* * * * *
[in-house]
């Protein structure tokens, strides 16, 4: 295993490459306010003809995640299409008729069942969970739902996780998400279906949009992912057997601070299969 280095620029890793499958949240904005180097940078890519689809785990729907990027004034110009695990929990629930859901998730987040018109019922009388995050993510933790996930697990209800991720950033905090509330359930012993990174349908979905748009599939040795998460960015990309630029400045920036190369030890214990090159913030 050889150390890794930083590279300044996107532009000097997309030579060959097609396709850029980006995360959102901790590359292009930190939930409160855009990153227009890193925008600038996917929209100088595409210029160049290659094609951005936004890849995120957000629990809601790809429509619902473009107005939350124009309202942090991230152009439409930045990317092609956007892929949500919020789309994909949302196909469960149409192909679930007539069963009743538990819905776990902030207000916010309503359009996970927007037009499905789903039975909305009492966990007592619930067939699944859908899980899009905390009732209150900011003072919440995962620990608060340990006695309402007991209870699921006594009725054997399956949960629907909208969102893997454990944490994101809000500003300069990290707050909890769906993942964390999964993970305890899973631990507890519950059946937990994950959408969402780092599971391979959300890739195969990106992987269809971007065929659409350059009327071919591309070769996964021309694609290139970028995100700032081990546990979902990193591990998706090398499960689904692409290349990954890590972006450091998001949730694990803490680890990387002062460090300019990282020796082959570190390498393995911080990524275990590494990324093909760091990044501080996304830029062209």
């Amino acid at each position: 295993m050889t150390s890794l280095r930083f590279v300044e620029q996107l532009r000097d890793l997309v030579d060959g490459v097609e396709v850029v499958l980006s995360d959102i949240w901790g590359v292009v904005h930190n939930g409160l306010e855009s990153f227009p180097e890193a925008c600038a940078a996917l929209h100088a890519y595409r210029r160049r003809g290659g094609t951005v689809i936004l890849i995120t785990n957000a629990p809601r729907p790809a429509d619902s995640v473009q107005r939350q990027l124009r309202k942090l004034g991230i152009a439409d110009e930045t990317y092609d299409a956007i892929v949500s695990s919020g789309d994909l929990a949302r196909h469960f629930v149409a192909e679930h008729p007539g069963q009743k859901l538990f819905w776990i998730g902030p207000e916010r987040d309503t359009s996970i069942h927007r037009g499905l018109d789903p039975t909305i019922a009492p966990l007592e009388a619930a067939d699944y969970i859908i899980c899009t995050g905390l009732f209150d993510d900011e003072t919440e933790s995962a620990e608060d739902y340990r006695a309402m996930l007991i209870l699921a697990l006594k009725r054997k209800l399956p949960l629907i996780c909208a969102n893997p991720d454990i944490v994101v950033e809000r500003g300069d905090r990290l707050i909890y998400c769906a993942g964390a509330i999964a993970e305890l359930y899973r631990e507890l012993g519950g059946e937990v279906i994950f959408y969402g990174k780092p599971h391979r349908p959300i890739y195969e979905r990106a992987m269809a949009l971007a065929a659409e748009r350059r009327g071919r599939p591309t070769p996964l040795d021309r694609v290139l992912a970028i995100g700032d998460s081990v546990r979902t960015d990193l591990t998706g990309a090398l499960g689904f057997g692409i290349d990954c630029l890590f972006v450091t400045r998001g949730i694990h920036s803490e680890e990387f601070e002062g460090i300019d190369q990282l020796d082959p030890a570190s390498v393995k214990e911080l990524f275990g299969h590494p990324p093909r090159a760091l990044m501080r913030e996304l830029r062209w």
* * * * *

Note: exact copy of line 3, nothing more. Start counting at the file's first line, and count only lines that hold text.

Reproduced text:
């Amino acid at each position: 295993m050889t150390s890794l280095r930083f590279v300044e620029q996107l532009r000097d890793l997309v030579d060959g490459v097609e396709v850029v499958l980006s995360d959102i949240w901790g590359v292009v904005h930190n939930g409160l306010e855009s990153f227009p180097e890193a925008c600038a940078a996917l929209h100088a890519y595409r210029r160049r003809g290659g094609t951005v689809i936004l890849i995120t785990n957000a629990p809601r729907p790809a429509d619902s995640v473009q107005r939350q990027l124009r309202k942090l004034g991230i152009a439409d110009e930045t990317y092609d299409a956007i892929v949500s695990s919020g789309d994909l929990a949302r196909h469960f629930v149409a192909e679930h008729p007539g069963q009743k859901l538990f819905w776990i998730g902030p207000e916010r987040d309503t359009s996970i069942h927007r037009g499905l018109d789903p039975t909305i019922a009492p966990l007592e009388a619930a067939d699944y969970i859908i899980c899009t995050g905390l009732f209150d993510d900011e003072t919440e933790s995962a620990e608060d739902y340990r006695a309402m996930l007991i209870l699921a697990l006594k009725r054997k209800l399956p949960l629907i996780c909208a969102n893997p991720d454990i944490v994101v950033e809000r500003g300069d905090r990290l707050i909890y998400c769906a993942g964390a509330i999964a993970e305890l359930y899973r631990e507890l012993g519950g059946e937990v279906i994950f959408y969402g990174k780092p599971h391979r349908p959300i890739y195969e979905r990106a992987m269809a949009l971007a065929a659409e748009r350059r009327g071919r599939p591309t070769p996964l040795d021309r694609v290139l992912a970028i995100g700032d998460s081990v546990r979902t960015d990193l591990t998706g990309a090398l499960g689904f057997g692409i290349d990954c630029l890590f972006v450091t400045r998001g949730i694990h920036s803490e680890e990387f601070e002062g460090i300019d190369q990282l020796d082959p030890a570190s390498v393995k214990e911080l990524f275990g299969h590494p990324p093909r090159a760091l990044m501080r913030e996304l830029r062209w």